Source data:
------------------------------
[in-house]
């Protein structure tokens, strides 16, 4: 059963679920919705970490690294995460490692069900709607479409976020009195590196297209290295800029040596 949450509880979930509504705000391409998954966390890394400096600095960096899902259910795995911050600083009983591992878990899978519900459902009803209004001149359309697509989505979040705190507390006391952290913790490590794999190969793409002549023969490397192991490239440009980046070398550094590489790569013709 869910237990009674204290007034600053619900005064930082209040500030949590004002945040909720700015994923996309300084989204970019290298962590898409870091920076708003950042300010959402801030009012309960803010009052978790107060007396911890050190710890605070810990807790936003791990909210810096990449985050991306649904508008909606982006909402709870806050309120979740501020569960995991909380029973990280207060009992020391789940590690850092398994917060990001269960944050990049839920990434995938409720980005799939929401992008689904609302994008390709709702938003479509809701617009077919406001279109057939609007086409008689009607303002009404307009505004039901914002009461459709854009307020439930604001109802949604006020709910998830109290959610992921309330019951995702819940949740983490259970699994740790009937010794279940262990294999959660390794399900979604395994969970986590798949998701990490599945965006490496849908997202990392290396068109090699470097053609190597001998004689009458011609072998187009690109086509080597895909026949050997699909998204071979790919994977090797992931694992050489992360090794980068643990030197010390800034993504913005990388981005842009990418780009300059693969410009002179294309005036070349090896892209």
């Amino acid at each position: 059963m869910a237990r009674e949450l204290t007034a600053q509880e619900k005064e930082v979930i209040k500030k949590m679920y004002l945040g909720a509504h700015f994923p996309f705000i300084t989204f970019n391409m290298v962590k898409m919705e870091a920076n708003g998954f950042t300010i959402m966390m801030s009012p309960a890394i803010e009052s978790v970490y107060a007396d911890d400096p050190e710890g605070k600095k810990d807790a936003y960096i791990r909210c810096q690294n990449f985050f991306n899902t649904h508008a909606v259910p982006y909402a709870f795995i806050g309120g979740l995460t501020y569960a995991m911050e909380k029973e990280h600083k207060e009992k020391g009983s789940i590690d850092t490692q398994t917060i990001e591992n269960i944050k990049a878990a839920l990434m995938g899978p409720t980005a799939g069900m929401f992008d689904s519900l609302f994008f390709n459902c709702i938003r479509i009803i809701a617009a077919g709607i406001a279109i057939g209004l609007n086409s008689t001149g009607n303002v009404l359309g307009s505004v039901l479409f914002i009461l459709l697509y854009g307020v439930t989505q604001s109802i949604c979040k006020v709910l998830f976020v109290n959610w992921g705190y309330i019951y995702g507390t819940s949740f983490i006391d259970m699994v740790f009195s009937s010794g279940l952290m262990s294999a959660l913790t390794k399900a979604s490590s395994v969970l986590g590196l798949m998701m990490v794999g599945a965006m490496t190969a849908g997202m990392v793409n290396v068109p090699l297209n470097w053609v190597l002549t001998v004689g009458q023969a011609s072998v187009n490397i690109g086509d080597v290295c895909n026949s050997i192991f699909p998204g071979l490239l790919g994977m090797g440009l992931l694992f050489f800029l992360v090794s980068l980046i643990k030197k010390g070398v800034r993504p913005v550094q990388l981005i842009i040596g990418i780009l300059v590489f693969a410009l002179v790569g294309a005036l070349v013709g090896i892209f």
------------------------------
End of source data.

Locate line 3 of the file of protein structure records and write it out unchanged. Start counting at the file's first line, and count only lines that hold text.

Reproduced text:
């Amino acid at each position: 059963m869910a237990r009674e949450l204290t007034a600053q509880e619900k005064e930082v979930i209040k500030k949590m679920y004002l945040g909720a509504h700015f994923p996309f705000i300084t989204f970019n391409m290298v962590k898409m919705e870091a920076n708003g998954f950042t300010i959402m966390m801030s009012p309960a890394i803010e009052s978790v970490y107060a007396d911890d400096p050190e710890g605070k600095k810990d807790a936003y960096i791990r909210c810096q690294n990449f985050f991306n899902t649904h508008a909606v259910p982006y909402a709870f795995i806050g309120g979740l995460t501020y569960a995991m911050e909380k029973e990280h600083k207060e009992k020391g009983s789940i590690d850092t490692q398994t917060i990001e591992n269960i944050k990049a878990a839920l990434m995938g899978p409720t980005a799939g069900m929401f992008d689904s519900l609302f994008f390709n459902c709702i938003r479509i009803i809701a617009a077919g709607i406001a279109i057939g209004l609007n086409s008689t001149g009607n303002v009404l359309g307009s505004v039901l479409f914002i009461l459709l697509y854009g307020v439930t989505q604001s109802i949604c979040k006020v709910l998830f976020v109290n959610w992921g705190y309330i019951y995702g507390t819940s949740f983490i006391d259970m699994v740790f009195s009937s010794g279940l952290m262990s294999a959660l913790t390794k399900a979604s490590s395994v969970l986590g590196l798949m998701m990490v794999g599945a965006m490496t190969a849908g997202m990392v793409n290396v068109p090699l297209n470097w053609v190597l002549t001998v004689g009458q023969a011609s072998v187009n490397i690109g086509d080597v290295c895909n026949s050997i192991f699909p998204g071979l490239l790919g994977m090797g440009l992931l694992f050489f800029l992360v090794s980068l980046i643990k030197k010390g070398v800034r993504p913005v550094q990388l981005i842009i040596g990418i780009l300059v590489f693969a410009l002179v790569g294309a005036l070349v013709g090896i892209f």